Hockey’s ‘digital future’ – the league perspective

An open letter to all administrators of hockey leagues in the UK (whether using FixturesLive or not) (copied to national governing bodies, umpiring associations, Tex Solutions and made available at 

Dear League Administrator,

Hockey’s ‘digital future’ – the league perspective

As you are probably aware, the vast majority of hockey leagues in the UK, and all four governing bodies, use FixturesLive. We have achieved this position almost entirely by word of mouth over the last 14 years. We want to let you know of planned developments, and longer-term possibilities, because the ‘digital future’ of our sport is becoming clearer. We want to make sure everyone understands the direction of travel, and we want to invite your comments.

As ever, FixturesLive works in a benign and professional way for the sport, stitching together the complex, overlapping patchwork quilt of data that we all rely on. We are, of course, in close discussion with the national governing bodies, but can’t speak for them.

This letter covers the following topics:

1. Recent upgrade of Competition Admin area
2. Umpire appointments integration
3. Electronic match sheets
4. Player registration
5. Data rights and accuracy
6. Mobile app
7. Web sites
8. League-club communications

1             Recent upgrade of Competition Admin area

We have completely rewritten this area, to make it much easier to use. Feedback so far has been very good. It will remain in ‘beta’ until major leagues have created their 2014/15 competitions. You can see some screen grabs here:

2           Umpire appointments integration

We’re aware that, in some leagues that don’t use FixturesLive, one major issue is the accuracy of fixture dates/times/venues for umpire appointments, and the desire to remain with existing umpire appointments systems, as provided by Tex Solutions.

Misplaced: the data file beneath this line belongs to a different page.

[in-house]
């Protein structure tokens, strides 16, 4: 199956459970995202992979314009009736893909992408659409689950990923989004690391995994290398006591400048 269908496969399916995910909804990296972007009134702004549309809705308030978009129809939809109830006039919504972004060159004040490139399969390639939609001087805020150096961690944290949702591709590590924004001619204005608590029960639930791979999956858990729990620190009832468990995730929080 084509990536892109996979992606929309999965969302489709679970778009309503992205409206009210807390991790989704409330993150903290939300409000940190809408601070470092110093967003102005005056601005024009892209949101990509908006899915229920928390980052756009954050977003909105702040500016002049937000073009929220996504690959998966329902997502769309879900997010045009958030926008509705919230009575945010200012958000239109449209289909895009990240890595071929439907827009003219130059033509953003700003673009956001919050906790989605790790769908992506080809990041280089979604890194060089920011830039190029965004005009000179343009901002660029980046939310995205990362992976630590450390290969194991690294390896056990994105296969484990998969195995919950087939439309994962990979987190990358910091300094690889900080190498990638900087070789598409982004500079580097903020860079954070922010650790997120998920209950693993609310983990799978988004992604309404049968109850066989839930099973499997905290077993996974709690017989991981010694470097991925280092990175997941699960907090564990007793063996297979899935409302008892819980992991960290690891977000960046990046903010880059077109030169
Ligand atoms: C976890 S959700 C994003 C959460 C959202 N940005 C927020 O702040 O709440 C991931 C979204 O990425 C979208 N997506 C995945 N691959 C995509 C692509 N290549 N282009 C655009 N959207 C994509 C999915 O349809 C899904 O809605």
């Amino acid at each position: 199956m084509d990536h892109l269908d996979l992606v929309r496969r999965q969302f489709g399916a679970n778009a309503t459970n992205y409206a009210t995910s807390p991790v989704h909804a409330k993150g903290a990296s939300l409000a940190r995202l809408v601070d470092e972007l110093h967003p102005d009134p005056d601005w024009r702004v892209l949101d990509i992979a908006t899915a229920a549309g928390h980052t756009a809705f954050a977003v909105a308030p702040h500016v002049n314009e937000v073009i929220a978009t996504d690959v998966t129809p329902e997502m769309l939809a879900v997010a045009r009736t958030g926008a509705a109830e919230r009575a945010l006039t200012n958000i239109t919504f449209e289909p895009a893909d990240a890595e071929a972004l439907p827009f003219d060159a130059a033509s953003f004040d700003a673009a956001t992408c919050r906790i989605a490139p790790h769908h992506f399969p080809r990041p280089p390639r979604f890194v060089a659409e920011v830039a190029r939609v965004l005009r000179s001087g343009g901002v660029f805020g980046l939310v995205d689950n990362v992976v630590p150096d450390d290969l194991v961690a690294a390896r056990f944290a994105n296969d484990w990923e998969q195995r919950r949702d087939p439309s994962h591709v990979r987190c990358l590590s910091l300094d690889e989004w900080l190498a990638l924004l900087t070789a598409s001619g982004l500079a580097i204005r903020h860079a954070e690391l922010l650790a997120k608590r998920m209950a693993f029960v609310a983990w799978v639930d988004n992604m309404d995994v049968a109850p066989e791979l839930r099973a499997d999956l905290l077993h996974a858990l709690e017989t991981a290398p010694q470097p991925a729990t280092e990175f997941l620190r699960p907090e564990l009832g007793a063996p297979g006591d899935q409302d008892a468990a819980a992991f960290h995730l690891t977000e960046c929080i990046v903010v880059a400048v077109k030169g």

We met with Tex Solutions last year, and agreed to work together. In fact, the integration problem was solved for England’s national leagues some years ago, with FixturesLive being the ‘master’ for fixture dates/venues/times, and Tex Solutions being the ‘master’ for umpire appointments. What we need to do is to display national league appointments in FixturesLive (we’re working on that), and to provide a way for all other leagues to work in the same way. England’s North region has recently decided to adopt the same solution.

This will take time to implement, as it’s fairly complex, but any league wanting to pursue this integration should contact either Tex Solutions or ourselves.

The main message we want to get across is that the integration of umpire appointment data into leagues, alongside fixtures, is no obstacle for the future.

You can read more about this here:

3             Electronic match sheets

In ice hockey in England, most matches are scored using an electronic match sheet (EMS) provided by FixturesLive. This system has been used for nearly two seasons, and all involved are very happy with it (more here: The players are all recorded, the goals of course, as are ice hockey’s various stats, plus the team and match officials – all participants being registered in a single national database, which we also provide for the governing body.